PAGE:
40 year-old father Lazaro Rodriguez died in what could prove to be a case of doctor negligence. His wife attempted CPR and called 911, but Rodriguez was pronounced DOA (dead on arrival) at the hospital.
It had not even been three days since he had received treatment for chest pains at Delray Medical Center. The center and one of its doctors are now involved in a lawsuit over the incident, as well as over a similar but unrelated heart attack death.
The Malpractice Lawsuit
Rodriguez’s widow feels that he did not receive competent care in the Delray Medical Center Emergency Room. The lawsuit lists Dr. Fernando Rivera, a radiologist, and Dr. Rodolfo Carrillo-Jimenez, a cardiologist.
According to the suit, Rivera did not properly read the results of Rodriguez’s CTA. A CTA is used to check for blocked arteries and other potential threats to a patient’s heart. According to the suit, Rivera listed the reading as a normal result, when the result was in fact abnormal.
Highly Irresponsible Cardiac Care
But that, really, is the least of the malpractice suit. The suit also claims that Dr. Carrillo-Jimenez let Rodriguez go from the hospital when Rodriguez should have stayed instead.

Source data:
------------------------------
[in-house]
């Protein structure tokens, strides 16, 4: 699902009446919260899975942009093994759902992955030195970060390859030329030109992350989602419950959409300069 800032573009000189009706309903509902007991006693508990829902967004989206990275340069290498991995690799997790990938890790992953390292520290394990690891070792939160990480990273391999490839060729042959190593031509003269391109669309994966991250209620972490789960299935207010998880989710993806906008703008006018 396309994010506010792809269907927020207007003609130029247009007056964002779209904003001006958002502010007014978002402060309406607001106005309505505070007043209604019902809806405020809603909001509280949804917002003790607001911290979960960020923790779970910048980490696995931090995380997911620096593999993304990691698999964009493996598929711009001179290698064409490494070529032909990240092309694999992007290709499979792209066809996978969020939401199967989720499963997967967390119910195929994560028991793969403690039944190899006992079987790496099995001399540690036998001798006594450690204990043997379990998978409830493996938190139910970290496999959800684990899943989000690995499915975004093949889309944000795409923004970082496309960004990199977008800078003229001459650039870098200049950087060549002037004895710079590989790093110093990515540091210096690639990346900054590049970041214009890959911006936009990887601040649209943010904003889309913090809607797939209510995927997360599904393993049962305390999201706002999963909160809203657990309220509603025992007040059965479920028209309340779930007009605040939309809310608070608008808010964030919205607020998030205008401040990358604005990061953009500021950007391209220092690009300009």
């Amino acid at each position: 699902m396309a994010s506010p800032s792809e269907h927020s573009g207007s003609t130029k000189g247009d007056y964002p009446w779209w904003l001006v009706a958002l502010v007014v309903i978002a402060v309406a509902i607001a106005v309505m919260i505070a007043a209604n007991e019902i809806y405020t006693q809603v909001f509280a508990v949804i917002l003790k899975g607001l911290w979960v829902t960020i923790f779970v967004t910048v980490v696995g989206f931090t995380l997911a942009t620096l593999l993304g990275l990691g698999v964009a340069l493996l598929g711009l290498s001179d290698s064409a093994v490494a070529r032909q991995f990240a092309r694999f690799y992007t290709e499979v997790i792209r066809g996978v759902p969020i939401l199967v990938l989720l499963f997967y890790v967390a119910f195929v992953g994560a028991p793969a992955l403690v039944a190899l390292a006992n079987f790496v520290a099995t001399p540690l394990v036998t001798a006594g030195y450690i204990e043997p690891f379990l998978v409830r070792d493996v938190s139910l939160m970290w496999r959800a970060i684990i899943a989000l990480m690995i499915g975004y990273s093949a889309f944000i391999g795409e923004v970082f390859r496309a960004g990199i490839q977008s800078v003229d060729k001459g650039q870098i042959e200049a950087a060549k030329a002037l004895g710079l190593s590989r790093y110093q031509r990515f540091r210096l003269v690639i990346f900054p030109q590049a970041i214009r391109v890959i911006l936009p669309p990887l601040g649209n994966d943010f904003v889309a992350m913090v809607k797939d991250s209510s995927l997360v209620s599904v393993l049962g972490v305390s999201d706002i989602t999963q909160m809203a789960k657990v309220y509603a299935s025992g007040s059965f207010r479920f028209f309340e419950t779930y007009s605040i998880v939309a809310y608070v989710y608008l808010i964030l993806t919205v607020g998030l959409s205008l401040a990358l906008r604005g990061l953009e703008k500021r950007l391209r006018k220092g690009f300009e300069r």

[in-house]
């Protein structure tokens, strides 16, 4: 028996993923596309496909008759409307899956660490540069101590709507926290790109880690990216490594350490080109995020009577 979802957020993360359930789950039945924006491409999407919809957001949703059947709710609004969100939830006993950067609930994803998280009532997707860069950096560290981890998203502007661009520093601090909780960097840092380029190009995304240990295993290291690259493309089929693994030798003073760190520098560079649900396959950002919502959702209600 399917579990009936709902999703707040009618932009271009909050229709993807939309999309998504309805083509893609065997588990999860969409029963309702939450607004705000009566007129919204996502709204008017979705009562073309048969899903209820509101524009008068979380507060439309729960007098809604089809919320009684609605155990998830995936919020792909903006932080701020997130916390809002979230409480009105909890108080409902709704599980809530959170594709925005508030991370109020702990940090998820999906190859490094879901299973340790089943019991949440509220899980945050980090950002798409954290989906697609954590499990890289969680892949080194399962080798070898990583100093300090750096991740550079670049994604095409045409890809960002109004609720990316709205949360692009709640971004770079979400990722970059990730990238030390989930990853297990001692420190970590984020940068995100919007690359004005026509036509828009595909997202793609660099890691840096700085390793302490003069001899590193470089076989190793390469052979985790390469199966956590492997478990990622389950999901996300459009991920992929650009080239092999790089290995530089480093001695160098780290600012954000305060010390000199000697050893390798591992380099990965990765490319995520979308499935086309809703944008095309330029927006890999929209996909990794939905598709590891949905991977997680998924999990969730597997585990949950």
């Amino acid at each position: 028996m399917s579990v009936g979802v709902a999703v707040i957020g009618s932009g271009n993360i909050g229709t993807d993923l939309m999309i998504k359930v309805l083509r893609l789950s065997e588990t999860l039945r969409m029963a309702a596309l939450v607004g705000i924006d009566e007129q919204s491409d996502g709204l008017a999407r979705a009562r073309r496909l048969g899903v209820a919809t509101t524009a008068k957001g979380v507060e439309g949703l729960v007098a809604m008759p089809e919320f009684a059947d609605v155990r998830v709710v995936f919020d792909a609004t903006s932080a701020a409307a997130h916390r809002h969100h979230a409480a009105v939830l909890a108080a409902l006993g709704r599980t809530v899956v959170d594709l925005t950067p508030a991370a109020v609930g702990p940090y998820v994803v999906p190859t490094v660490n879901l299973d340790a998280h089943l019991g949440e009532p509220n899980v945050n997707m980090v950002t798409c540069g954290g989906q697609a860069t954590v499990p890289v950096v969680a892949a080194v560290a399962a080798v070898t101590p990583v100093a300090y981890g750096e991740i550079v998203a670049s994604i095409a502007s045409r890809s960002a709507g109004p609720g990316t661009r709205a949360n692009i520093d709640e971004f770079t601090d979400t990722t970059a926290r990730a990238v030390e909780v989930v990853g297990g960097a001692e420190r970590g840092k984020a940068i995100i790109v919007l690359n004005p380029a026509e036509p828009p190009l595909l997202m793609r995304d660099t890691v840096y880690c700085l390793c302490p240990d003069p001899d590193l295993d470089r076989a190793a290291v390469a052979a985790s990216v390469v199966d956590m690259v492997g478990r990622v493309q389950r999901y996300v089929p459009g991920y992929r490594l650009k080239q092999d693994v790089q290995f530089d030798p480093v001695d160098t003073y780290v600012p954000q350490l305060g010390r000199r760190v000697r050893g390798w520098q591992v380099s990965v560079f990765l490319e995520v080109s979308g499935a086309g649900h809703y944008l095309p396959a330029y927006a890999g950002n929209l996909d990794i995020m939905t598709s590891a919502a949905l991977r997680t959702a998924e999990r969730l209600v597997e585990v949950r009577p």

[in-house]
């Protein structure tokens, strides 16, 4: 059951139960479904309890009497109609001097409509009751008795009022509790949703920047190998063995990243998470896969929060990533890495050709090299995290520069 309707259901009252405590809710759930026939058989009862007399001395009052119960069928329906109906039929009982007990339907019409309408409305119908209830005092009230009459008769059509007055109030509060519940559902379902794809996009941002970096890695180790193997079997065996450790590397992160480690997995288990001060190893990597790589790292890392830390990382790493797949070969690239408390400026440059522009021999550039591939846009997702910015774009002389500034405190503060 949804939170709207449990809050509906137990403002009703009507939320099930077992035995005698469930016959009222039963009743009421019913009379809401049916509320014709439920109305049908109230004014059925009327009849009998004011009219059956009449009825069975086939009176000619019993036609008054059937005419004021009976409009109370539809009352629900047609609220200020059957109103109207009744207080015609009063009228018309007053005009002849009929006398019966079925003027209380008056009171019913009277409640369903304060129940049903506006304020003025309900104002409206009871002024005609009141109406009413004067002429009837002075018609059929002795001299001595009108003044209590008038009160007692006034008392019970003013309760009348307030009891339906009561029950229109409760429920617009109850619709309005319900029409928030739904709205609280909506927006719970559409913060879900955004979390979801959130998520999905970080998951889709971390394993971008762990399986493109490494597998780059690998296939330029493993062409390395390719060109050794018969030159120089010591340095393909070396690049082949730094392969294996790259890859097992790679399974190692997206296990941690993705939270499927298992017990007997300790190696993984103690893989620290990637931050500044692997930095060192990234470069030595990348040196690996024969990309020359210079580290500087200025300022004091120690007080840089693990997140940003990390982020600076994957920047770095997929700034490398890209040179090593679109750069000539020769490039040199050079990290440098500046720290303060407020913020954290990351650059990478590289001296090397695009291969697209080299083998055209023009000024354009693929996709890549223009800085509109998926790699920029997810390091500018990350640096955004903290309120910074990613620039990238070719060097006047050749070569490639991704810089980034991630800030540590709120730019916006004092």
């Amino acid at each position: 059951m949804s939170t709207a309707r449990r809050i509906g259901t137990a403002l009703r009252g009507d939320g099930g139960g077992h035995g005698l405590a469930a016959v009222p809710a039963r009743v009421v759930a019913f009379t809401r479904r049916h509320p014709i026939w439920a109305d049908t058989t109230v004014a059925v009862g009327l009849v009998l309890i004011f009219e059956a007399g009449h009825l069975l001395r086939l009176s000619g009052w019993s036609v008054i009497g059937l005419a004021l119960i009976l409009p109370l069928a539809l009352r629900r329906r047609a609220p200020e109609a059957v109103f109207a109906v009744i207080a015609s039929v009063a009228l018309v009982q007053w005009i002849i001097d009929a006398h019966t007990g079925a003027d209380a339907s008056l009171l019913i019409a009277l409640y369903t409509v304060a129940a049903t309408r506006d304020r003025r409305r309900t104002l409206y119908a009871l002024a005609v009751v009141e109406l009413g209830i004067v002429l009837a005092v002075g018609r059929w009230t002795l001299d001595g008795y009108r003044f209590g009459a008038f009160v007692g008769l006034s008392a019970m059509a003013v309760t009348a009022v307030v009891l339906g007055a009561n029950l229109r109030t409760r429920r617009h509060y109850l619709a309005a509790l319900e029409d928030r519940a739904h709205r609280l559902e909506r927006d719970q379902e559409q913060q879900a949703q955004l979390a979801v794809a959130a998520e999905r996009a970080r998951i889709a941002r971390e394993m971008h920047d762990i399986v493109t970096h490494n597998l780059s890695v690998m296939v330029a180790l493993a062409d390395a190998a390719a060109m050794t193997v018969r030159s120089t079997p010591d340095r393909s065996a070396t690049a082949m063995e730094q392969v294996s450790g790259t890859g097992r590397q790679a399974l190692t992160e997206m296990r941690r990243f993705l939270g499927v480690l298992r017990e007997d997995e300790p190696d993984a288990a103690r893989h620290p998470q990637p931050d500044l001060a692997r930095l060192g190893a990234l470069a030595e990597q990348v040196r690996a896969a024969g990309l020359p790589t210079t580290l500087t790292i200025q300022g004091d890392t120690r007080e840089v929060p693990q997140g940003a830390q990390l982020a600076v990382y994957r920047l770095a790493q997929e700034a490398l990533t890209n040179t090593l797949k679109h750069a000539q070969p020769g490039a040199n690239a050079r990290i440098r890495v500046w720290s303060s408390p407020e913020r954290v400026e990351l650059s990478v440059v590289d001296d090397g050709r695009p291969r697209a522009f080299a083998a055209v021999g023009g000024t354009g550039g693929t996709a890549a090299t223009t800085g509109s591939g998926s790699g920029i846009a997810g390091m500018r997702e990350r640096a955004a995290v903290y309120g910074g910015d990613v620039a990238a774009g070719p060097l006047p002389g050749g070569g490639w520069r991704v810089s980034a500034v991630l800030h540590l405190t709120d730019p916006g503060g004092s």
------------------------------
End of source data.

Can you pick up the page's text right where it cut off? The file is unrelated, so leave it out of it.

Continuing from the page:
The suit also claims that that doctor stopped the patient’s heart medicine too early, sending the patient home with nothing but ibuprofen and aspirin.
What makes the doctor appeared be even more negligent is the fact that he sent Rodriguez home when Rodriguez showed high levels of troponin–something that usually indicates heart attack or other trauma.
Where There’s Smoke, There’s Fire
Dr. Carrillo-Jimenez and the Delray Medical Center have also been named in another lawsuit. The suit claims that the doctor mismanaged a woman’s blood thinners, which resulted in two heart attacks that killed her. The heart attacks occurred within four days of her visit to the ER.
In today’s world of medical malpractice and limited accountability, it is up to family and loved ones to seek justice for themselves with an experienced medical malpractice lawyer.
This provides more than just personal or family justice. It helps to keep doctors accountable, and reminds hospitals and other medical centers to keep a close eye on their professionals.